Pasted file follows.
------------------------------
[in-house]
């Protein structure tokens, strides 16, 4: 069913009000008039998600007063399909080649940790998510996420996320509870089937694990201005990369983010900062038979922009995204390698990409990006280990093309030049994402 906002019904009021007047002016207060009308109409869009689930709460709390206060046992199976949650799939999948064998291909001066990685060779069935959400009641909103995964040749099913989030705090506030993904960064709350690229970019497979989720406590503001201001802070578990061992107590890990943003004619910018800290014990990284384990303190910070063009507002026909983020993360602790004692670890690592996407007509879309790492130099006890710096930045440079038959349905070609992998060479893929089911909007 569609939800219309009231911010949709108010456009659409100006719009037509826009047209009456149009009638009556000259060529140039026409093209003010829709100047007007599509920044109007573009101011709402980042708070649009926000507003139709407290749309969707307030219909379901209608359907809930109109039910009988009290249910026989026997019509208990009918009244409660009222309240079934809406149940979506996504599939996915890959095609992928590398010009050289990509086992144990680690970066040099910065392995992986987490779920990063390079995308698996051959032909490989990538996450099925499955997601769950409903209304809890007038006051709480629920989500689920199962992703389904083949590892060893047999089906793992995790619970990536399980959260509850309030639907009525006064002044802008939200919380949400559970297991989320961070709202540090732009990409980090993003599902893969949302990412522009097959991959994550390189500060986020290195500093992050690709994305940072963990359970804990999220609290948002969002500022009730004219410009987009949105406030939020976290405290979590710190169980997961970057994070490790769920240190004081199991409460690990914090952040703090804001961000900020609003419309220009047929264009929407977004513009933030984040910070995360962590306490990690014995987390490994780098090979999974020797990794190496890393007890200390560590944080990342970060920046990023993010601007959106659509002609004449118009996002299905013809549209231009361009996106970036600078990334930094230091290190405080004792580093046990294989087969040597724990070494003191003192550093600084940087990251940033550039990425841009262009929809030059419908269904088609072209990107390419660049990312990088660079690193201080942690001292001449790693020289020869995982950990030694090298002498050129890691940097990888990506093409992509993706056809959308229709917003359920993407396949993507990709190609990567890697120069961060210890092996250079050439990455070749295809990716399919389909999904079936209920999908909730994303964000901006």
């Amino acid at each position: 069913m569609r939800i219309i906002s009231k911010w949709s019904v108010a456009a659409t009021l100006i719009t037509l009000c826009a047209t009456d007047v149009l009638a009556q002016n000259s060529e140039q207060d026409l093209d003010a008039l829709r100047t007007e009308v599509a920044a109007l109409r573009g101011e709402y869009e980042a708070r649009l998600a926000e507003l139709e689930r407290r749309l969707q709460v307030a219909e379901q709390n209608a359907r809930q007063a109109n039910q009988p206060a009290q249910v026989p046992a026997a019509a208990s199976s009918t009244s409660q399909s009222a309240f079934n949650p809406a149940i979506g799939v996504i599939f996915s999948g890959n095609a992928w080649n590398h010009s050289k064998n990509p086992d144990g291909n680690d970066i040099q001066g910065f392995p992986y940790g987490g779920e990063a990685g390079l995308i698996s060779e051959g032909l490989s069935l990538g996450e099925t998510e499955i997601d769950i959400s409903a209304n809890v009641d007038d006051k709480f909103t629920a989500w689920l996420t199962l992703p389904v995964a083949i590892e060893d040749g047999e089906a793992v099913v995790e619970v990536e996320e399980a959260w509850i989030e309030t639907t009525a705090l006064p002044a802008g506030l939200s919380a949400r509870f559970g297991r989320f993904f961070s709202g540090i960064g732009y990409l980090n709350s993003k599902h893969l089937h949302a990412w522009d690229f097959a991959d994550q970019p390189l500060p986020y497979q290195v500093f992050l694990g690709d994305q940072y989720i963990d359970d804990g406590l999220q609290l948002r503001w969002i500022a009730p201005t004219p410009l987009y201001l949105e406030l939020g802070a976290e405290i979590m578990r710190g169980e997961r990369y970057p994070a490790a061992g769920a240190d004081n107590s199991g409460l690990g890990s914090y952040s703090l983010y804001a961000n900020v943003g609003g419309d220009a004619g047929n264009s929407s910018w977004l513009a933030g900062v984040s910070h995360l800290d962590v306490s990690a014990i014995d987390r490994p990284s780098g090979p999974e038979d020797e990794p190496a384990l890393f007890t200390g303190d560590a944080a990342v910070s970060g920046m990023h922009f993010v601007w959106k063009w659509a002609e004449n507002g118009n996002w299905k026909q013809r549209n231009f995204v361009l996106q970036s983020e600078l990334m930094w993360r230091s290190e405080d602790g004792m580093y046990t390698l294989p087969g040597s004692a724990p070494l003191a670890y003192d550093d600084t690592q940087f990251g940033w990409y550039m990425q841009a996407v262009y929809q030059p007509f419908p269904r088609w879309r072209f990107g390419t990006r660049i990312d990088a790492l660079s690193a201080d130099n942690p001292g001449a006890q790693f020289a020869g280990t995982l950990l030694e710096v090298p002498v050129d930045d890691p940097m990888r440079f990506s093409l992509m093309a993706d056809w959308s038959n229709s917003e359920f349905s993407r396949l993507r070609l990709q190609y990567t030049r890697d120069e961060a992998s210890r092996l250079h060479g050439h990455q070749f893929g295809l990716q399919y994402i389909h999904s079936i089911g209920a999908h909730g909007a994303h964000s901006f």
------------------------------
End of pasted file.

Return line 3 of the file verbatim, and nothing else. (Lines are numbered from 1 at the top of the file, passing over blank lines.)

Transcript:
């Amino acid at each position: 069913m569609r939800i219309i906002s009231k911010w949709s019904v108010a456009a659409t009021l100006i719009t037509l009000c826009a047209t009456d007047v149009l009638a009556q002016n000259s060529e140039q207060d026409l093209d003010a008039l829709r100047t007007e009308v599509a920044a109007l109409r573009g101011e709402y869009e980042a708070r649009l998600a926000e507003l139709e689930r407290r749309l969707q709460v307030a219909e379901q709390n209608a359907r809930q007063a109109n039910q009988p206060a009290q249910v026989p046992a026997a019509a208990s199976s009918t009244s409660q399909s009222a309240f079934n949650p809406a149940i979506g799939v996504i599939f996915s999948g890959n095609a992928w080649n590398h010009s050289k064998n990509p086992d144990g291909n680690d970066i040099q001066g910065f392995p992986y940790g987490g779920e990063a990685g390079l995308i698996s060779e051959g032909l490989s069935l990538g996450e099925t998510e499955i997601d769950i959400s409903a209304n809890v009641d007038d006051k709480f909103t629920a989500w689920l996420t199962l992703p389904v995964a083949i590892e060893d040749g047999e089906a793992v099913v995790e619970v990536e996320e399980a959260w509850i989030e309030t639907t009525a705090l006064p002044a802008g506030l939200s919380a949400r509870f559970g297991r989320f993904f961070s709202g540090i960064g732009y990409l980090n709350s993003k599902h893969l089937h949302a990412w522009d690229f097959a991959d994550q970019p390189l500060p986020y497979q290195v500093f992050l694990g690709d994305q940072y989720i963990d359970d804990g406590l999220q609290l948002r503001w969002i500022a009730p201005t004219p410009l987009y201001l949105e406030l939020g802070a976290e405290i979590m578990r710190g169980e997961r990369y970057p994070a490790a061992g769920a240190d004081n107590s199991g409460l690990g890990s914090y952040s703090l983010y804001a961000n900020v943003g609003g419309d220009a004619g047929n264009s929407s910018w977004l513009a933030g900062v984040s910070h995360l800290d962590v306490s990690a014990i014995d987390r490994p990284s780098g090979p999974e038979d020797e990794p190496a384990l890393f007890t200390g303190d560590a944080a990342v910070s970060g920046m990023h922009f993010v601007w959106k063009w659509a002609e004449n507002g118009n996002w299905k026909q013809r549209n231009f995204v361009l996106q970036s983020e600078l990334m930094w993360r230091s290190e405080d602790g004792m580093y046990t390698l294989p087969g040597s004692a724990p070494l003191a670890y003192d550093d600084t690592q940087f990251g940033w990409y550039m990425q841009a996407v262009y929809q030059p007509f419908p269904r088609w879309r072209f990107g390419t990006r660049i990312d990088a790492l660079s690193a201080d130099n942690p001292g001449a006890q790693f020289a020869g280990t995982l950990l030694e710096v090298p002498v050129d930045d890691p940097m990888r440079f990506s093409l992509m093309a993706d056809w959308s038959n229709s917003e359920f349905s993407r396949l993507r070609l990709q190609y990567t030049r890697d120069e961060a992998s210890r092996l250079h060479g050439h990455q070749f893929g295809l990716q399919y994402i389909h999904s079936i089911g209920a999908h909730g909007a994303h964000s901006f």